Especially when the internet speed increases (infiniband, etc.) filesharing is going to become even more popular and access to huge amount of information quickly is going to bloat our drives. We'll be downloading free DivX movies, trailers and storing our photos out of our 10MegaPixel cameras...

This post has been edited by atici: Jun 3 2003, 05:02


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Sebastian Mares
post Jun 3 2003, 07:05
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Maybe a bit off topic, but I use a 16 GB hard disc drive and a 4 GB one, and I don't really feel like upgrading to a new one (it wouldn't even work, as my motherboard supports only 25 GB - have a Intel Pentium II with 333 MHz).
When dealing with movies (actually, forget about it - see reason above biggrin.gif) or audio, I wait until I got ~700 MB and then write the files to a CD-R. Also, I don't need freedb Databases or some other massive stuff as I am online most of the time and I can obtain CD infos from the net.

PS:
QUOTE
...TB (terrabytes=1000GB)...

Isn't one terabyte 1024 GB?

This post has been edited by Sebastian Mares: Jun 3 2003, 07:07


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Neo Neko
post Jun 3 2003, 07:55
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Atici is correct. The pace will likely not stop or even slow to any extent. The average user at this point may not use or require more than 10Gb. But at this point the average user hardly uses their system. wink.gif I currently have 240Gb of storage and I am nearly at it's extent. As your TV becomes your computer. Your VCR becomes your computer. Or your Telephone and answering machine become your computer the average joe will easily find a way to use that space. I already do much of that with my PC. 1Gb an hour for high quality video is quite good. Actually it often comes to 1Gb per 30 minutes for me. I can compress better later. But I need the space first.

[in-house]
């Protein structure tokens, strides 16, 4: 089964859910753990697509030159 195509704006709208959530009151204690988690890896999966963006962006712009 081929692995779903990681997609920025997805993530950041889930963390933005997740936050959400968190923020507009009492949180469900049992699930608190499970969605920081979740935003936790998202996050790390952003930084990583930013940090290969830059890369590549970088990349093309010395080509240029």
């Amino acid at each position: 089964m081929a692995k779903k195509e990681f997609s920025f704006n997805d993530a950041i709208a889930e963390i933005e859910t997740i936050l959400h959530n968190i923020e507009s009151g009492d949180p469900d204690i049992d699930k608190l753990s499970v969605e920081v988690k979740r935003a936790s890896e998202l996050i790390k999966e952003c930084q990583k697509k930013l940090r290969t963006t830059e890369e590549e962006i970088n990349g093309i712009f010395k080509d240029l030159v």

That is why there is a real push to develop holographic storrage. When you think about it pretty much every form of storrage in use today no matter how cutting edge still uses many decades old technology and principles at their core. Tape, HD, and even CD-ROM are at best 30 years old. At worst 50-60 years. They have come a long way in that time. But the technology is being pushed towards it's limit and that is really what is causing any sort of slow down. People are gasping at the storrage capacity of blue-ray DVD. The first ineficient commercial holographic storage devices will absolutely dwarf them in storrage capacity. And once they have had time for refinement you can expect to see their capacity increase much like the technology we are familiar with has. From the first 5 ft diameter 10Mb hard disk platter to today. Terrabyte-schmerabyte. Petabyte anyone? Personally I am looking forward to a Googlebyte.(yes it is real)